Duckhouse One Name Study

A few months back, I was thinking (it’s always dangerous!) that there weren’t that many people with the surname Duckhouse in the 1841 census (37, and only 89 in 1881), so how difficult could it be to collect them all and do a One Name Study on them? The other factor encouraging this thinking was that I didn’t know the surname of the mother of my 3x great-grand-mother (Ruth Duckhouse). The answer – more time-consuming and difficult than I thought!

I collected all the Duckhouses from each of the censuses and dumped them into a spreadsheet, just like I did with the Micklethwaites. I copied and edited some of the macros for finding and merging and started trying to gather them into families. Some sorted themselves out very quickly – others did not! Then I extracted births, marriages and deaths from FreeBMD, and added age at death and mother’s maiden name at birth from the GRO index. Then it was a question of going through all this data, repeatedly looking at censuses and BMDs, trying to work out who was who.

Problems arise in several forms: how many of them are called Charles, John or William and how do you distinguish them; why do some of them go by a different name from the one they were given at registration or switch the order of forenames; why do some of them not appear in some the records when they should? Some of the issues I still have are listed on my website in Duckhouse Dilemmas.

On the other hand, I have had some success. In trying to sort out all the Elizabeths, I realised that my 4x great grandmother, Elizabeth, must have been one who (re)married, and the marriage record showed her father’s name. A bit more digging and I’ve got back 2 generations on my maternal line.

I have only looked at Duckhouse – I have only looked at variants, such as Duckas, where there is evidence that they were also Duckhouse.

So I now have a database of nearly 1000 people who used the name Duckhouse, plus mentions of over 200 husbands who married Duckhouse women. Over 550 of the Duckhouses are descendants of Samuel Duckhouse and Mary Mills, my 5x great grandparents. There are still many mysteries (see the Dilemmas above), but I do have a lot of good information. Now I need time and energy to sort out how best to make it available. In the meantime, if you are related, please do get in touch.

Website now updated

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The Puzzle of Lois Micklethwait

In an English One Name Study, one of the first things to do is extract all the births, marriages and deaths from FreeBMD. Inevitably you end up with a bunch of infants for whom you have a birth, followed very shortly by a death. If that short time span doesn’t include a census then it’s difficult to figure out who the parents are. Occasionally there’s a baptism or a burial record to help. Things improved when the GRO put their indices online and you could find out the mother’s maiden name. But many infants in my study remain unattached.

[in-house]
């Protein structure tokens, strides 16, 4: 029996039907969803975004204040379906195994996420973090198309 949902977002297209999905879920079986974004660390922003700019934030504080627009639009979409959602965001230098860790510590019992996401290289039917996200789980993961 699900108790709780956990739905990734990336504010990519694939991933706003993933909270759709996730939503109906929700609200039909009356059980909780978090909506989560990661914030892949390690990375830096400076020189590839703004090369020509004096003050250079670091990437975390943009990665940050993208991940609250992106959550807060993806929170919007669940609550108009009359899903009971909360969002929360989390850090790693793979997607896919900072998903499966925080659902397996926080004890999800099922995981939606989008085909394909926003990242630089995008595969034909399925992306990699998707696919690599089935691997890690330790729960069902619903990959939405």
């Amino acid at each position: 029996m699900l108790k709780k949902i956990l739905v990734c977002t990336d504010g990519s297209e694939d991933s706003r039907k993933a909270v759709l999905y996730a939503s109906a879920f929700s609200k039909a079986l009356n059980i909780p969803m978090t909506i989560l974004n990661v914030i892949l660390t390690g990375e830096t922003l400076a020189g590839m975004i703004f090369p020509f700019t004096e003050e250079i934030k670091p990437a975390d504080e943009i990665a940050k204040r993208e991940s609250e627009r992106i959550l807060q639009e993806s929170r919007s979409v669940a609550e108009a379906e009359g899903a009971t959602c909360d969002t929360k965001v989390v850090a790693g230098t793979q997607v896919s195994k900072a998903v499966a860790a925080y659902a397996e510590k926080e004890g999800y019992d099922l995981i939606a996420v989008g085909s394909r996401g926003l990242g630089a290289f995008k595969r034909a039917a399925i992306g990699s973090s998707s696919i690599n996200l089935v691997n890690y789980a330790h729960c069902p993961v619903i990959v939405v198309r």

One such was Lois Micklethwait who was born and died in Kettering, Northamptonshire, in the March quarter of 1879. The GRO index gave her mother’s name as Coleman. The matter rested there until a friend (thanks, Sue) sent me an image of her burial record – it names her as Lois Clark Micklethwait, father Bartholomew Clark, carpenter, of 14 Albion Road, aged 1 month. If her father was a Clark and her mother a Coleman, why is she named Micklethwait? It’s not a simple clerical error as there are 2 registrations and a burial record where the name appears.

The 1881 census has Batholomew Clark aged 47, of 3 Meeting Lane, Kettering, a wheelwright born Bury, Suffolk, with Emma 34, wife, born St Neots, and Minnie 5, born Kettering. The GRO index shows a Minnie Clark born Sep 1875 Kettering, mother’s maiden name Coleman, and there’s a baptism for Minnie Kate Clark in 1875 to Bartholomew and Emma.

In fact, Bartholomew and Emma seem to have had a few children – there are these births in Kettering to Clark(e)/Coleman:
– Minnie Kate Sep 1875
– Emily Frances Sep 1876 (d. Mar 1877)
– Lois Frances Dec 1877 (d. Mar 1878)
– Albert Jun 1880 (d. Jun 1880)
– Emma Ellen Dec 1881 (d. Sep 1882)
There is suitable gap in 1879 for Lois Clark Micklethwait (poor Emma!)